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This section explains why these rules are in the Humboldt County Code. If there is something in these sections that is not clear, and that needs to be interpreted, the purposes and intent of the Board as explained in this section should be used so that any interpretation follows these purposes and carries out these intentions.

(a) Purpose and Intent:. The purpose of this Chapter is to implement the provisions of the California Surface Mining and Reclamation Act of 1975, as most recently amended. The State law is found in the Public Resources Code, at section 2207 and section 2710 and following. In this ordinance, this State law will be referred to as the “Act,” or as “SMARA.” The State Regulations are found in Title 14 of the California Code of Regulations, at sections 3500 and following, and in this ordinance are referred to as the “state regulations.” As stated in the Act, and also hereby stated by this Board, it is the intent of the Board of Supervisors to:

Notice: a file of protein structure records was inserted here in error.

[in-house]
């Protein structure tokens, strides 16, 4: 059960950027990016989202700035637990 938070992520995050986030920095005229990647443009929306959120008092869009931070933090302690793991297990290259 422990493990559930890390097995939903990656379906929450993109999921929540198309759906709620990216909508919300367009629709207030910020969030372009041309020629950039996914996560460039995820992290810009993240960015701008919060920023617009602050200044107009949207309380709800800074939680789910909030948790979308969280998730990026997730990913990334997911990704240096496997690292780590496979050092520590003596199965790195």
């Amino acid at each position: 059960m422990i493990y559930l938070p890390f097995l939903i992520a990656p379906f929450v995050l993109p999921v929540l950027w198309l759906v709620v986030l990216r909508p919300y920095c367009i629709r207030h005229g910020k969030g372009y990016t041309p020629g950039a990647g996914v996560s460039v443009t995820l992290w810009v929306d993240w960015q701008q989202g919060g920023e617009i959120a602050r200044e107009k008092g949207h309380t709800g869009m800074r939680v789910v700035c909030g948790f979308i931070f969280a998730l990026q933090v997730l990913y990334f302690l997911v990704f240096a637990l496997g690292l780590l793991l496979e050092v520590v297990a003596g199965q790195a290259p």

(1) protect the quality of the County’s environment;

(2) encourage the conservation and production of known or potential mineral deposits for the economic health and well- being of society;

(3) regulate surface mining operations so as to prevent or minimize adverse environmental effects of surface mining;

(4) provide for the reclamation of mined lands; and

(5) reduce or eliminate hazards to public health and safety due to surface mining operations.

(b) Findings:. The Board hereby finds and declares that:

(1) the extraction of minerals is essential to the continued economic well-being of the County and the needs of society;

(2) the rehabilitation of mined lands is necessary to prevent or minimize adverse effects on the environment and to protect The public health and safety.

(3) the reclamation of mined lands as provided in this ordinance will allow the continued mining of minerals and will provide for the protection and subsequent beneficial use of the mined and reclaimed land.

(4) that surface mining takes place in diverse areas where the geologic, topographic, climatic, biological, and cultural requirements are significantly different and that reclamation operations and the specifications, therefore, may vary accordingly. (Ord. 2117, 5/28/1996)